According to Mary Beth Kensek, RDH, RF, President of the MNDHA, the idea for the ADHP originated from the American Dental Hygienists’ Association in response to the Surgeon General’s 2000 report that highlighted issues of access to dental care in the US. In other words, much like the situation in Alaska, a lot of people who need dental care are not getting it for a variety of reasons, and the midlevel practitioner has been seen as part of the solution to that problem.
In describing the new professional designation, Kensek was at pains to distinguish the ADHP from the traditional dental hygienist. “It’s a new level of practitioner, and so, at least in our state, it’s not [simply] expanding the role of the dental hygienist,” Kensek explained. “It’s creating a whole different level of practitioner—a midlevel practitioner.”
When asked whether she thought the ADHP was akin to an NP or a PA, Kensek said, “The specifics are different, but in a very broad sense, yes, it’s a fair comparison. They’re both midlevel positions—that’s a good way to put it.”
To be more specific, ADHPs will not be independent practitioners; like DHATs, they will work under general supervision in collaboration with a licensed dentist. ADHPs will be trained to the master’s level in a curriculum developed by MNDHA in collaboration with the Minnesota Safety Net Coalition. The program will be similar to that for dental hygienists but will include additional qualifications.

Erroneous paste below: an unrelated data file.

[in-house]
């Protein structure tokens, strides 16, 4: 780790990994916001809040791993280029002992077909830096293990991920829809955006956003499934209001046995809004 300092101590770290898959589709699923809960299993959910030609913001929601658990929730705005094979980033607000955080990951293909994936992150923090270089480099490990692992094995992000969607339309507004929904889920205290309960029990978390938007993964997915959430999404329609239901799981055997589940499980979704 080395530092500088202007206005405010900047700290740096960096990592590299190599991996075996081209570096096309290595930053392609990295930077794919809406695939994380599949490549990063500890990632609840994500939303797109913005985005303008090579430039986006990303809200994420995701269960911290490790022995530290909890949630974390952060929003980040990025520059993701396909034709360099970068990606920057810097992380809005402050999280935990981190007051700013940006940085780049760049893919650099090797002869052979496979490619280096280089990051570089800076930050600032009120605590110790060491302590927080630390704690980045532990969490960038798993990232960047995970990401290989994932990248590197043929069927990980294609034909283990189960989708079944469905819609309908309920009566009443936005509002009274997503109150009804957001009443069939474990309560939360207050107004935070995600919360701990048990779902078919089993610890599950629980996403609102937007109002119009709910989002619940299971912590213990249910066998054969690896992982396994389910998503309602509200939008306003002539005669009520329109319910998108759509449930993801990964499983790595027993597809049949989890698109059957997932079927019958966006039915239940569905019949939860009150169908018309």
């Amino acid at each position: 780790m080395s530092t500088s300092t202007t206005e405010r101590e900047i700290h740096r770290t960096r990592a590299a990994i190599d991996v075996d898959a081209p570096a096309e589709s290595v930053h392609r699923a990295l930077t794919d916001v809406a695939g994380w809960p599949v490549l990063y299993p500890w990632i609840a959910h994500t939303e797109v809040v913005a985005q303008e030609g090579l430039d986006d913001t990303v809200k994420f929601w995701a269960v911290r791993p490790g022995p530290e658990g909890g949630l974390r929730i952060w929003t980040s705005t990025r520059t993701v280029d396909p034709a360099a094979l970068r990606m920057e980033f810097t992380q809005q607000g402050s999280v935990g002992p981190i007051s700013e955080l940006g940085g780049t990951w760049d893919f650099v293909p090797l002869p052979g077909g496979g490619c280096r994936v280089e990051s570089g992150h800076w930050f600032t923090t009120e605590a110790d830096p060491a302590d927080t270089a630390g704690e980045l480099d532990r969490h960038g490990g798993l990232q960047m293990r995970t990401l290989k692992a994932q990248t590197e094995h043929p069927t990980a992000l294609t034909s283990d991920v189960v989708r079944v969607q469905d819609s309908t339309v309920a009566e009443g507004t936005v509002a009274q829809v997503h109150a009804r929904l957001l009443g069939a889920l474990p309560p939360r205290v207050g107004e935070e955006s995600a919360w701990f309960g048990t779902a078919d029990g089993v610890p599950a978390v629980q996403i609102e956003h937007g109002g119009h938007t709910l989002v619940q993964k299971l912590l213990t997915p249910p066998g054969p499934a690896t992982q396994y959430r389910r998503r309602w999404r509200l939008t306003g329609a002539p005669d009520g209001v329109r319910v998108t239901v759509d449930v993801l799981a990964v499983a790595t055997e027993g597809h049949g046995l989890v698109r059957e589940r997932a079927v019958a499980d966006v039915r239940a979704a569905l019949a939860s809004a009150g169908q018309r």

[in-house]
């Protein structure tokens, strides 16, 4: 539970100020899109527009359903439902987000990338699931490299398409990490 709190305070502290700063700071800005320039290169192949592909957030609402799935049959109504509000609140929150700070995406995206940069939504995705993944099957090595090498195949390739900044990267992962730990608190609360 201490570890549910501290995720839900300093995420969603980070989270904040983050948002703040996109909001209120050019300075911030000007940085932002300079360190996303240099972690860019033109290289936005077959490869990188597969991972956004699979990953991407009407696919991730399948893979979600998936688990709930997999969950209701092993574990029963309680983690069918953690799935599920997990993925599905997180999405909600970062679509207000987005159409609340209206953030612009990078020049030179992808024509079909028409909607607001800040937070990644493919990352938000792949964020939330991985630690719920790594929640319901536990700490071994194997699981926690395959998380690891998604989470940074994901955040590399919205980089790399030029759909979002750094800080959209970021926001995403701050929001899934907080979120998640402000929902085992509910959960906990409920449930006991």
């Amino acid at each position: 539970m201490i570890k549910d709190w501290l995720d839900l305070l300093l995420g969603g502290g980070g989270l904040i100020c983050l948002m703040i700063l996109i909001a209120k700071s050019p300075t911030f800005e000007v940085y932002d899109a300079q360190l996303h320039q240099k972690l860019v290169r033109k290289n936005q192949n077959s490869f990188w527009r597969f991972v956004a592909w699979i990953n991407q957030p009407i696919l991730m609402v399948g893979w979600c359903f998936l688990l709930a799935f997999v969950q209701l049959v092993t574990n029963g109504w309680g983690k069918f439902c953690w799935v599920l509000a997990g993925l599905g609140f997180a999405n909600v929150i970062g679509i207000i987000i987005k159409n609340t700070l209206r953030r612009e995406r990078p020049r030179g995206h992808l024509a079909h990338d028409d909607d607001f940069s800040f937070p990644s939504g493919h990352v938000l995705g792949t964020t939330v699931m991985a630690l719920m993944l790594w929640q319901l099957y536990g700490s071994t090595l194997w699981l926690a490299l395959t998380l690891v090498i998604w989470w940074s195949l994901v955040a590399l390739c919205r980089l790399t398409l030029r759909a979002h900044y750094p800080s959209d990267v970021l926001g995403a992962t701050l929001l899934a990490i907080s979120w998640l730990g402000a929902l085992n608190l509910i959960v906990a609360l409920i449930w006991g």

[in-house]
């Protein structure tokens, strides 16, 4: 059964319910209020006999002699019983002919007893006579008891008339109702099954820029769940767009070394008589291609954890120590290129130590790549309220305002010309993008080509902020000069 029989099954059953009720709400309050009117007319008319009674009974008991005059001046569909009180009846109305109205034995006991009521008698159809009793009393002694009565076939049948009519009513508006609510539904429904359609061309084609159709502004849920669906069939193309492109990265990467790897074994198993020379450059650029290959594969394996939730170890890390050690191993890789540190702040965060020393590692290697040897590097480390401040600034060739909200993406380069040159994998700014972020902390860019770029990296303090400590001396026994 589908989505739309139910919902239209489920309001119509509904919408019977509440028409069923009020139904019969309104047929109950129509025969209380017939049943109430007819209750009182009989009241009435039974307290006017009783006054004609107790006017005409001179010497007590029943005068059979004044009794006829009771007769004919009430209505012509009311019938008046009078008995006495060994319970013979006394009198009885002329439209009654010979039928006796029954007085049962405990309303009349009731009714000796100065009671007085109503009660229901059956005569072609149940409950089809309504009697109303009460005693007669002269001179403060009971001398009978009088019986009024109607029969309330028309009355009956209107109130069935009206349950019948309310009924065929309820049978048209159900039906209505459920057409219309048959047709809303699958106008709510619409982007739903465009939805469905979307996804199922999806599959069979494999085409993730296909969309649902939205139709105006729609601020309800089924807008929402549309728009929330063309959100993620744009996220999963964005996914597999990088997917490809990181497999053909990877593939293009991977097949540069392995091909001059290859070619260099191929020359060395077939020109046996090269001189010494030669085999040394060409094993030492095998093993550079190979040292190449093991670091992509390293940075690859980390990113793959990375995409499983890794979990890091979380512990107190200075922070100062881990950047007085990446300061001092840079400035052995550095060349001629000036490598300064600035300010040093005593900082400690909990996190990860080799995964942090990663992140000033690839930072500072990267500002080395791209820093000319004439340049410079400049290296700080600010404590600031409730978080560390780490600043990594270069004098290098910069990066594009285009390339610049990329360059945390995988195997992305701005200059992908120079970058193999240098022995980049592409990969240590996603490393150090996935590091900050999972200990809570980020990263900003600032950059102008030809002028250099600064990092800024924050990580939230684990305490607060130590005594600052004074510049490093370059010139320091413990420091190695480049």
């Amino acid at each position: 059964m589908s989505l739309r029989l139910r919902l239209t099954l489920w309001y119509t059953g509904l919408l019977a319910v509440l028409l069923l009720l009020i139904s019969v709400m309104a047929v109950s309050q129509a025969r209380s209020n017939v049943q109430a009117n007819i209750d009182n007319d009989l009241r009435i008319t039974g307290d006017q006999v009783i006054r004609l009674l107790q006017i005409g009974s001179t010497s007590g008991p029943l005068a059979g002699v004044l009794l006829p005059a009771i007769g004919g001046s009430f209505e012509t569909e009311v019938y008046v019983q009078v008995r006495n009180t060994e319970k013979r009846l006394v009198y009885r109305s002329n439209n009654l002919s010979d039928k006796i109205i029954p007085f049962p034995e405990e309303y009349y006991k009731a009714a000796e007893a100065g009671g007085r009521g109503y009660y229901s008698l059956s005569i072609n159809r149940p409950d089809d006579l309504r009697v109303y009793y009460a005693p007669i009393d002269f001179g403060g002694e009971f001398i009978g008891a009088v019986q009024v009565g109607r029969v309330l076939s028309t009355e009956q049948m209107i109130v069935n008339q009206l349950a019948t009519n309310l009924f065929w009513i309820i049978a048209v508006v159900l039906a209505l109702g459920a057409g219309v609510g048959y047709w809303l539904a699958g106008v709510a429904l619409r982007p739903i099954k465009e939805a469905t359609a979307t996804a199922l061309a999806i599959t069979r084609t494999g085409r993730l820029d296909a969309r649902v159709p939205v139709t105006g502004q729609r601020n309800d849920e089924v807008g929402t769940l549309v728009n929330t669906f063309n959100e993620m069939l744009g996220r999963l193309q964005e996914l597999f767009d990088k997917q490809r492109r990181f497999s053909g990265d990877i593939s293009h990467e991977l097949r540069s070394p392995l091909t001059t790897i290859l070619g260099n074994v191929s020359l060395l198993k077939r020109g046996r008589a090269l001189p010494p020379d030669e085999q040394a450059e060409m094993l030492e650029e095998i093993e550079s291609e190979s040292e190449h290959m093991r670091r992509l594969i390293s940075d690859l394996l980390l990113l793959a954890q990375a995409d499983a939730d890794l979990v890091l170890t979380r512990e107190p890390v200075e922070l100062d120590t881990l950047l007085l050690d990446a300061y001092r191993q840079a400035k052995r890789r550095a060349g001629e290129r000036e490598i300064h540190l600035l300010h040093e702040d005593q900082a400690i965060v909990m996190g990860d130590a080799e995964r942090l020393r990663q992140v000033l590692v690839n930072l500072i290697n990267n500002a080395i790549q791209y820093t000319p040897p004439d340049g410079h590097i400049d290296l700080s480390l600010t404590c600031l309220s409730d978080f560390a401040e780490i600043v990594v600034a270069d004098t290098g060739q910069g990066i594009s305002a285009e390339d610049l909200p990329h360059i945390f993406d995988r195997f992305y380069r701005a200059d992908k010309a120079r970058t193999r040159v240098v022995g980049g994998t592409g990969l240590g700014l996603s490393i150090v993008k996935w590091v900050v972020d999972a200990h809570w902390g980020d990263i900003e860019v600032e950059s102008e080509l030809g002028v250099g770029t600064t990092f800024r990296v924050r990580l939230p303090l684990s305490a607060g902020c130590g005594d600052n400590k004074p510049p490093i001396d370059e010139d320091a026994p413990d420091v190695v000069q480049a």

“In addition to being able to provide any of the preventive services that traditional hygienists do, we’re also looking at doing different types of therapeutic activities, like some extractions that aren’t very involved, in order to relieve patients’ discomfort,” Kensek elaborated, “doing pulpotomies, and doing minimal prep and restorative work.” Limited prescribing privileges, within well-defined parameters, would also be available to the ADHP.
At the moment, “We’re looking at doing a pilot study so that we can examine this concept a little bit more and establish that it’s safe and effective,” Kensek said. “That way we can alleviate some of the fear and show that there is a need for this practitioner.”
Advanced Practice Paramedic